Gillibrand wants Chautauqua Lake’s toxic algal blooms prioritized by Army Corps Of Engineers

WASHINGTON, DCU.S. Senator Kirsten Gillibrand, a member of the Senate Environment and Public Works Committee, called on the U.S. Army Corps of Engineers (USACE) to prioritize funding to protect the lake’s water quality from toxic algal blooms by including the Chautauqua Lake Feasibility Study in its Fiscal Year 2020 Work Plan.

Chautauqua Lake and its surrounding communities suffer from continued environmental, public health, and economic damage caused by repeated harmful algal blooms, and this study would allow USACE to evaluate the excessive phosphorous runoff that causes these harmful algal blooms.

Additionally, the USACE would be able to study flood risk management measures, assess ecosystem restoration efforts, and address the accelerated erosion along the lake’s tributary streambanks. Erosion along Chautauqua Lake’s tributary streambanks have resulted in excessive sediment deposition, which also impairs the lake’s water quality.

Gillibrand called on the USACE to allocate funding for the Chautauqua Lake Feasibility Study in the USACE FY 2020 Work Plan in a letter to R.D. James, Assistant Secretary of the Army for Civil Works, earlier this week.

“Chautauqua Lake is one of our state’s great natural treasures, and Congress should do everything it can to help stop the algal blooms that have plagued the lake’s water quality and harmed the local economy in Western New York,” Gillibrand said.  “While I was proud to fight for the authorization of this Feasibility Study, the Army Corps now needs to allocate this funding and actually implement it. I will always work to ensure New York’s waterways are safe and clean.”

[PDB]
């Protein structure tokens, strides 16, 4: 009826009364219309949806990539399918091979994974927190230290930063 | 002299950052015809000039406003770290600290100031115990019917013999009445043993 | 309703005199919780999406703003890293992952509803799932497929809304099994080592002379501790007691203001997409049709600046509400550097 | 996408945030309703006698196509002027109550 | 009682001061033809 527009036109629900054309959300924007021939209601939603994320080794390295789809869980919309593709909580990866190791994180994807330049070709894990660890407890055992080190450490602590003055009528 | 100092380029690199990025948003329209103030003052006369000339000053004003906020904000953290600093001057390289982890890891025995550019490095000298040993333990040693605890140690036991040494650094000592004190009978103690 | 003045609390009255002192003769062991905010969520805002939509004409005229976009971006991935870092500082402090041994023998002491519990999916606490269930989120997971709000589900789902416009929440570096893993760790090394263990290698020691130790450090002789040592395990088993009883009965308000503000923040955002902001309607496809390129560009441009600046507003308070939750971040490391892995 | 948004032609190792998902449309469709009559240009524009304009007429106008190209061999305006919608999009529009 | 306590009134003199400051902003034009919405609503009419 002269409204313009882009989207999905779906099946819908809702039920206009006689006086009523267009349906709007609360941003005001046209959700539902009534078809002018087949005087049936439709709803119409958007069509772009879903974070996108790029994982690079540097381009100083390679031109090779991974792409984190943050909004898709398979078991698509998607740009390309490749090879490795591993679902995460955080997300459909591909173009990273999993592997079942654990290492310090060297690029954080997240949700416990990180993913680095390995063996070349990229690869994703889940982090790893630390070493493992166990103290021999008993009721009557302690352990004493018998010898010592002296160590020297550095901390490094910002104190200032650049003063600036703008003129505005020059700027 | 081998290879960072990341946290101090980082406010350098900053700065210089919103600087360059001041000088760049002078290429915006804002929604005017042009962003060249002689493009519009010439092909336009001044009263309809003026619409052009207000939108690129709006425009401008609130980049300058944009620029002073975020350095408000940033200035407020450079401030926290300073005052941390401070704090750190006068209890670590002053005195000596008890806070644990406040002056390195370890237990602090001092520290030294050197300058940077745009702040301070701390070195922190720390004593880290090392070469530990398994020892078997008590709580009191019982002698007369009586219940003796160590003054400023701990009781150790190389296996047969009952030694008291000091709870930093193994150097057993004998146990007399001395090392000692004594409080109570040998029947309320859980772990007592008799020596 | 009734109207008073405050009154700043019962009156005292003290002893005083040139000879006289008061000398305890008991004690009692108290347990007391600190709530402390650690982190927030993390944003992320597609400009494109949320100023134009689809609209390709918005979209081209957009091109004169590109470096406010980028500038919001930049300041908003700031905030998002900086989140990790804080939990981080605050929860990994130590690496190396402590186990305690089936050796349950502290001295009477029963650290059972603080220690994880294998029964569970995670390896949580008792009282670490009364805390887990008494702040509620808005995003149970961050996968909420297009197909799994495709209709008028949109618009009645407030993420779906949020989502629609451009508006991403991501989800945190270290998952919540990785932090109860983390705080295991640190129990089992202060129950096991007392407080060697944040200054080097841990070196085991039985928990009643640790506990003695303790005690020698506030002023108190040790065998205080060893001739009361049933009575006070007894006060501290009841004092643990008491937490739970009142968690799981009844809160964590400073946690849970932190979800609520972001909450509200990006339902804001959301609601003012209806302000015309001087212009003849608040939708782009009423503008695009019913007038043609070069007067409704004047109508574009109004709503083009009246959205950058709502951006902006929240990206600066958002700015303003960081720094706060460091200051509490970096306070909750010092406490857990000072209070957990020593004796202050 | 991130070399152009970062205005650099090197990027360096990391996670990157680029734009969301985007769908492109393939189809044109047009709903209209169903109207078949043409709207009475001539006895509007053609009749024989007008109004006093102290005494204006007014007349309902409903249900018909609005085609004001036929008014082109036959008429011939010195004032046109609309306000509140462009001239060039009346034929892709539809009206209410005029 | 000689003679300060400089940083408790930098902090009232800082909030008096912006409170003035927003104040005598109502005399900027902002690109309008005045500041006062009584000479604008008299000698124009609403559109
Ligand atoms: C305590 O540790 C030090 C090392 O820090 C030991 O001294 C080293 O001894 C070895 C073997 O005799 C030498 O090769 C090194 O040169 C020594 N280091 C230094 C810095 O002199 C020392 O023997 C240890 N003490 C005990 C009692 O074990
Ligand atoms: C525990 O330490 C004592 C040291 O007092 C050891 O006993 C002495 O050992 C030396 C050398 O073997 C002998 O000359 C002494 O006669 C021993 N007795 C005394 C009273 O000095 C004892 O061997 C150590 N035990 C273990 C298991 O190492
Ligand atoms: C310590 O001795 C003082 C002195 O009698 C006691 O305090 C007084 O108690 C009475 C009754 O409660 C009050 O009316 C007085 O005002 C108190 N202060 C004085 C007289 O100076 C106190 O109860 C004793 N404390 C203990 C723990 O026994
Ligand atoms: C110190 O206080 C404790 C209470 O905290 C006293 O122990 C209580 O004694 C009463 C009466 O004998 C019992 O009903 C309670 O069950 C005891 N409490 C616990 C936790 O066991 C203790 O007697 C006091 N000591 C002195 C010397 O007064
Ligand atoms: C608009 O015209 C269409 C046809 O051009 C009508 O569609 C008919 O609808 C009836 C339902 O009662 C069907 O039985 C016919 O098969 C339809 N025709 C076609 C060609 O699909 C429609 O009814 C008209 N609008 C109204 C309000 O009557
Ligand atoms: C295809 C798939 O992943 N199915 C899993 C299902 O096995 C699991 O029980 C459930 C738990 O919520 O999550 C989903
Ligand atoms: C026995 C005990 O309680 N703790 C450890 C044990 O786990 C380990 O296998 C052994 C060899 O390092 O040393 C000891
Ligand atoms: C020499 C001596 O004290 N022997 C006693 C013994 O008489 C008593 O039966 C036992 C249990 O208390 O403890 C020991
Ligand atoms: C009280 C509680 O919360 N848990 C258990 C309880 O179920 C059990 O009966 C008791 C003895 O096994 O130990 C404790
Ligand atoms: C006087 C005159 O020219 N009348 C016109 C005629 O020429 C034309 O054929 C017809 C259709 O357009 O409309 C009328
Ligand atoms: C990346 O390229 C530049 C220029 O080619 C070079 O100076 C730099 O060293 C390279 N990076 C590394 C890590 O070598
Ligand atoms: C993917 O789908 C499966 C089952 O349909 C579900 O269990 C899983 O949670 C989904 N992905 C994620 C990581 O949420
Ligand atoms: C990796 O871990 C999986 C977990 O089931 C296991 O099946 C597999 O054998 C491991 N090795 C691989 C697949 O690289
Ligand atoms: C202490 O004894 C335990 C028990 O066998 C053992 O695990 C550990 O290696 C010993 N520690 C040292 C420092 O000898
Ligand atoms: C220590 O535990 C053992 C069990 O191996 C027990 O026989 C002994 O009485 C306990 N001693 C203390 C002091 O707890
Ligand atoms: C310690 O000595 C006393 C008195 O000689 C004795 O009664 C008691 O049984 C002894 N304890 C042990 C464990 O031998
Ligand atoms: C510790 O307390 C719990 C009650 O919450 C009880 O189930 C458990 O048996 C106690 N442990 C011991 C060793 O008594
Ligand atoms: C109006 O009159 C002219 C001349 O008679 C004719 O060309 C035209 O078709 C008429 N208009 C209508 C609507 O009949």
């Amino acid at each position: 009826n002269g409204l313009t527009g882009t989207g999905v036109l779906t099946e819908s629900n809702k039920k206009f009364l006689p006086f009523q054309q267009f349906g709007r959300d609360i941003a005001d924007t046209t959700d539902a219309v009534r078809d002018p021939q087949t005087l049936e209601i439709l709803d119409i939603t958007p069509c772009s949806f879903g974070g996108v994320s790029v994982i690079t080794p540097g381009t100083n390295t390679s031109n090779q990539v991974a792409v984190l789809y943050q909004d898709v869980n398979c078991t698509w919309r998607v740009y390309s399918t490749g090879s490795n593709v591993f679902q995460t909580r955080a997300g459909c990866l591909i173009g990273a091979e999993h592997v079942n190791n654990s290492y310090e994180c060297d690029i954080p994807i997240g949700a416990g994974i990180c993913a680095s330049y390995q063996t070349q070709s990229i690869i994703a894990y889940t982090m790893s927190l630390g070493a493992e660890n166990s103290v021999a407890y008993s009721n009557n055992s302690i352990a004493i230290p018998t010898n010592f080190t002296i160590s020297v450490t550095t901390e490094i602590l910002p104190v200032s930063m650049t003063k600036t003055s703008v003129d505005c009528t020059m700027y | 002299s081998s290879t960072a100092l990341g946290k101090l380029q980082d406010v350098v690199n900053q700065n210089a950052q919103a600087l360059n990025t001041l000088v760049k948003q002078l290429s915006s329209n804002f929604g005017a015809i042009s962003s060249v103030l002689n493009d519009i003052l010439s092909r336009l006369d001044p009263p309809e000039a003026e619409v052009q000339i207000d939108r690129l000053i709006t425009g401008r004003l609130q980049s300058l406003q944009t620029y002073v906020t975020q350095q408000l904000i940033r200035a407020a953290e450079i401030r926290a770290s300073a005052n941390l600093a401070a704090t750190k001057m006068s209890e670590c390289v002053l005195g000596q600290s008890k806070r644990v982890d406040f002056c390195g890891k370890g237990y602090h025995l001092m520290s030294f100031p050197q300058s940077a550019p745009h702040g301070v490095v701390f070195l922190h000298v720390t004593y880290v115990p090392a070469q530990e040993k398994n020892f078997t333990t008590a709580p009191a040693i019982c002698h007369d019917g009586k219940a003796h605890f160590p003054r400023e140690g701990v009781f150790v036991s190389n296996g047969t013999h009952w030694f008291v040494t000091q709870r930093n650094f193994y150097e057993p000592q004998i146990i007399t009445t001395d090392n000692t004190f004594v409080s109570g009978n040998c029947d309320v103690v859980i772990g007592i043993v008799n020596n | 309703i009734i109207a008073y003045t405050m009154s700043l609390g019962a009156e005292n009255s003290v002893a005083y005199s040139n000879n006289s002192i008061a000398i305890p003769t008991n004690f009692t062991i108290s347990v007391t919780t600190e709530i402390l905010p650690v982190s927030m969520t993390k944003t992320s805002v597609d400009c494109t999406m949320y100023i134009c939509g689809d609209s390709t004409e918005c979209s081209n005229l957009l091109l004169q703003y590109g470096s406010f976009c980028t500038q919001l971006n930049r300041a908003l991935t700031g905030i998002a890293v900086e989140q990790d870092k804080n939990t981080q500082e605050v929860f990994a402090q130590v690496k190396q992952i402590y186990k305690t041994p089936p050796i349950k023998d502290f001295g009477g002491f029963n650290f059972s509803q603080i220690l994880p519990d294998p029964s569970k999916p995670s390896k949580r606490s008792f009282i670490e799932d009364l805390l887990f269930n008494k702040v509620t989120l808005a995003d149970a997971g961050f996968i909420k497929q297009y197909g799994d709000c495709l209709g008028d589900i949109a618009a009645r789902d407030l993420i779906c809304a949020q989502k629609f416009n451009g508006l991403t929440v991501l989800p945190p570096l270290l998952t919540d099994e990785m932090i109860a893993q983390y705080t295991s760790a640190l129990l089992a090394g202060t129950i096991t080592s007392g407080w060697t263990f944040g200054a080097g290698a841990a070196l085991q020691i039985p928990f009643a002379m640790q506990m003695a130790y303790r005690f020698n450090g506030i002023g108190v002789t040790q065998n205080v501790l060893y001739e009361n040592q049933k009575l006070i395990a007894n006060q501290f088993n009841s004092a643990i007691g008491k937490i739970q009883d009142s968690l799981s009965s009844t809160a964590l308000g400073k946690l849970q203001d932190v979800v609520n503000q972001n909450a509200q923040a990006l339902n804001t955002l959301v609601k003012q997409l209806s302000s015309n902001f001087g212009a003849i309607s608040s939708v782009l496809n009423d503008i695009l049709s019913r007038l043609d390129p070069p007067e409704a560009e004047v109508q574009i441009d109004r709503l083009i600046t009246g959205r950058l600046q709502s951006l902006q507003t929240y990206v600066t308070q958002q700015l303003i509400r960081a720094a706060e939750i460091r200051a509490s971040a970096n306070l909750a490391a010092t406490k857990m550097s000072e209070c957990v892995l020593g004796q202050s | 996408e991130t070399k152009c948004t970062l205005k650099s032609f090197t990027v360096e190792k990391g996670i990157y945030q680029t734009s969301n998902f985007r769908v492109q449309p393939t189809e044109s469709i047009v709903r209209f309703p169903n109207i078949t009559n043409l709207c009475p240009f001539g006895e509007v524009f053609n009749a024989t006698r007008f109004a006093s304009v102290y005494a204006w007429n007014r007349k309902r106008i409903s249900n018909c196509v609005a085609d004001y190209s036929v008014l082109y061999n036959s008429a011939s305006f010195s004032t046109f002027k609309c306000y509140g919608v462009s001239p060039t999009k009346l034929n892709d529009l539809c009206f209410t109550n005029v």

Gillibrand successfully pushed to authorize the Chautauqua Lake Feasibility Study in the America’s Water Infrastructure Act of 2018. The Chautauqua Lake Feasibility Study would enable the local communities to better understand changing flood risks and provide tools to help guard against future environmental degradation and property damage.

The study would inform best practices concerning excessive weed and harmful algae growth, as well as mitigation for sediments deposited at the mouths of the tributaries, to further minimize flood risks harming the environmental health and economic viability of Chautauqua Lake.

Chautauqua Lake is an important recreation and tourism destination for boating and fishing. The lake is approximately 13,000 acres in size and is fed by an approximately 100,000-acre watershed with 14 major tributaries. About 34 percent of the lake’s watershed drains from agricultural and developed lands. Excessive nutrients like phosphorous damage the ecological state of the watershed, threatening water quality.

The full text of the letter to R.D. James, Assistant Secretary of the Army for Civil Works, may be found here.

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